Let’s take a look at the well known Spring Pet Clinic project and integrate OWASP Dependency-Check, first we add the following plugin to the Maven pom.xml:

The plugin supports all kind of configuration items, in this example our build will fail if the Common Vulnerability Scoring System (CVSS) score if above 8.

CVSS is a free and open industry standard for assessing the severity of computer system security vulnerabilities. CVSS attempts to assign severity scores to vulnerabilities, allowing responders to prioritize responses and resources according to threat. Scores are calculated based on a formula that depends on several metrics that approximate ease of exploit and the impact of exploit. Scores range from 0 to 10, with 10 being the most severe. While many utilize only the CVSS Base score for determining severity, temporal and environmental scores also exist, to factor in availability of mitigations and how widespread vulnerable systems are within an organization, respectively.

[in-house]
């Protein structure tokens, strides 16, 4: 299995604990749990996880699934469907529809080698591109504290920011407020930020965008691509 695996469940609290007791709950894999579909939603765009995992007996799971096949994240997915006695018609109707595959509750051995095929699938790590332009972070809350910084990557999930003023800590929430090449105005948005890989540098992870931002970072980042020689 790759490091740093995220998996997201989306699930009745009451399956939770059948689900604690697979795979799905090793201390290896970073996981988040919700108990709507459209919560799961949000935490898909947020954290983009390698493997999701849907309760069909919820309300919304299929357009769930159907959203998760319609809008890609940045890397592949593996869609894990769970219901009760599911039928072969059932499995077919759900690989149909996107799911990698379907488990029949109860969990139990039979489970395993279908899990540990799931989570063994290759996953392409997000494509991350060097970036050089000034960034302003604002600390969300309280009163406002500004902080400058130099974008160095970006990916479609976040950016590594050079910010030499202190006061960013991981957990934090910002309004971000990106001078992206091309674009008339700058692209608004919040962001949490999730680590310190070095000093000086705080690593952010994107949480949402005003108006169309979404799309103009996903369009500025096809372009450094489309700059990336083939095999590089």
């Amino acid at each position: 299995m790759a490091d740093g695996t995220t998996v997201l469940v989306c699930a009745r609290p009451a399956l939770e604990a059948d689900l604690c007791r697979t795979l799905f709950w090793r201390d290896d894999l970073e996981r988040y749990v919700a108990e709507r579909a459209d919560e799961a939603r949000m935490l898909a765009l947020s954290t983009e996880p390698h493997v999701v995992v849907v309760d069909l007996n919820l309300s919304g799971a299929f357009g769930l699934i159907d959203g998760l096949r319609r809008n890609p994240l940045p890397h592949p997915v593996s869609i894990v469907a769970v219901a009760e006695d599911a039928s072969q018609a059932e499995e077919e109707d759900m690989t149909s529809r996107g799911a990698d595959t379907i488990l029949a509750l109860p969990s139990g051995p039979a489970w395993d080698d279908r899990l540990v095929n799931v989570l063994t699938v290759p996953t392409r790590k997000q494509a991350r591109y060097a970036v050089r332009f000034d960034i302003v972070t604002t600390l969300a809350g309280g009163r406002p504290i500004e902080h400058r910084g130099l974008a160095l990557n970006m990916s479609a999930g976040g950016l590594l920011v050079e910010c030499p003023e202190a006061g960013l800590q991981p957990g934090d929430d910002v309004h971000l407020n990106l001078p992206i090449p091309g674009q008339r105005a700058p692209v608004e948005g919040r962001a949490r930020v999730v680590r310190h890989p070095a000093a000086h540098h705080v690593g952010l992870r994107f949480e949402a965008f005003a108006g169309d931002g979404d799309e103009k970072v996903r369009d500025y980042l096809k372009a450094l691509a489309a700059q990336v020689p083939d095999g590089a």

If we run Dependency-Check the build will fail due to:

If we look at the report we will see the mysql connector has more than 400 CVEs and the build fails due to the CVSS score above 8 (in this case there is even a CVE with CVSS score 10). Based on this score this library should be replaced with a more up-to-date version. Because Dependency-Check offers many ways to integrate into your build pipeline it is easy to get it up-and-running. It is also possible to integrate with Sonar which makes it even more visible to your team.